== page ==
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Federal Appeals Court for the Ninth Circuit, on Secret Evidence in ADC v. Reno: ''One would be hard pressed to design a procedure more likely to result in erroneous deprivations.''
''Because of the danger of injustice when decisions lack the procedural safeguards that form the core of constitutional due process, the . . . balancing [test adopted by the Supreme Court to determine whether INS conduct violates a non-citizen's due process rights] suggests that use of undisclosed information in adjudications should be presumptively unconstitutional.'' (American-Arab Anti-Discrimination Committee v. Reno, 70 F.3d 1045, 1069; 107071 (9th Cir. 1995)).
Federal District Court in New Jersey in Kiareldeen v. Reno: ''Here, the government's reliance on secret evidence violates the due process protections that the Constitution directs must be extended to all persons within the United States, citizens and resident aliens alike.''
''Despite repeated requests from the Immigration Judge, the government made no recorded efforts to produce witnesses, either in camera or in public, to support its allegations of terrorism. The petitioner was thus denied the opportunity to meaningfully cross-examine even one person during his extended detour through the INS' administrative procedures. The INS' actions unconstitutionally damaged Kiareldeen's due process right to confront his accusers. The quality of the evidence offered by the government as the basis for petitioners' continued detention does not attain that level of reliability sufficient to satisfy the constitutional standard of fundamental fairness. Even the majority opinion of the Board of Immigration Appeals, which overruled the [immigration judge's] decision to release the petitioner on bond, noted: 'Like the Immigration Judge and the dissent, we have some concerns about the reliability of some of the classified information.' The court finds that to be an understatement.''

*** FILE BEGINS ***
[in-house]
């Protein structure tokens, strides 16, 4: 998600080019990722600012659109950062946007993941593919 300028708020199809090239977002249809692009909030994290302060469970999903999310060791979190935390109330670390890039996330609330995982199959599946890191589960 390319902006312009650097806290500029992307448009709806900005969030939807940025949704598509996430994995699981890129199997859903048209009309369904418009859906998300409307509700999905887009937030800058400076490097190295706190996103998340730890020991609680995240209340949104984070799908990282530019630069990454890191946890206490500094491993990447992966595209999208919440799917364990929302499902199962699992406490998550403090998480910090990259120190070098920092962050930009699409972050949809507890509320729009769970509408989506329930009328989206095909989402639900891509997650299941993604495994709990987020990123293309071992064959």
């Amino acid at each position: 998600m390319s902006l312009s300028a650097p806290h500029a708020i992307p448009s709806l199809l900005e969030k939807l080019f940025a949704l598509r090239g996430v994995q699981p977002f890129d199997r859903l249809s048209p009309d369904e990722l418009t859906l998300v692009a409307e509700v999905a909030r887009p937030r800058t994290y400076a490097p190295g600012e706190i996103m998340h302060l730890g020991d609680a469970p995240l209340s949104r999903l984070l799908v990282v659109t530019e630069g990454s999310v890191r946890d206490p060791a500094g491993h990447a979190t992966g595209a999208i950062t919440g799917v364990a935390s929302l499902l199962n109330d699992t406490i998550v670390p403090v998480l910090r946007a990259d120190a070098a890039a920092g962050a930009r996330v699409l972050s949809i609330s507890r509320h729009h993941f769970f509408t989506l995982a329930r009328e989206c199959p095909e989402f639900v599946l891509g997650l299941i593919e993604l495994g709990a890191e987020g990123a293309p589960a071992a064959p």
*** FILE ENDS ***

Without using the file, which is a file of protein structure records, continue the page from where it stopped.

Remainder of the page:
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''Here, the court cannot justify the government's attempt to 'allow [persons] to be convicted on unsworn testimony of witnessesa practice which runs counter to the notions of fairness on which our legal system is founded.' '' [citation omitted] (Kiareldeen v. Reno, 71 F.Supp.2d 402, 414; 418; 419 (D.N.J. 1999)).
Federal Court for the Eastern District of Virginia in Haddam v. Reno: ''The use of secret evidence against a party, evidence that is given to, and relied on, by the [immigration judge and the Board of Immigration Appeals] but kept entirely concealed from the party and the party's counsel, is an obnoxious practice, so unfair that in any ordinary litigation context, its unconstitutionality is manifest.'' (Haddam v. Reno, 54 F. Supp.2d 588, 598 (E.D. Va. 1999)). (The Haddam court did not address the constitutional issues arising from the use of secret evidence).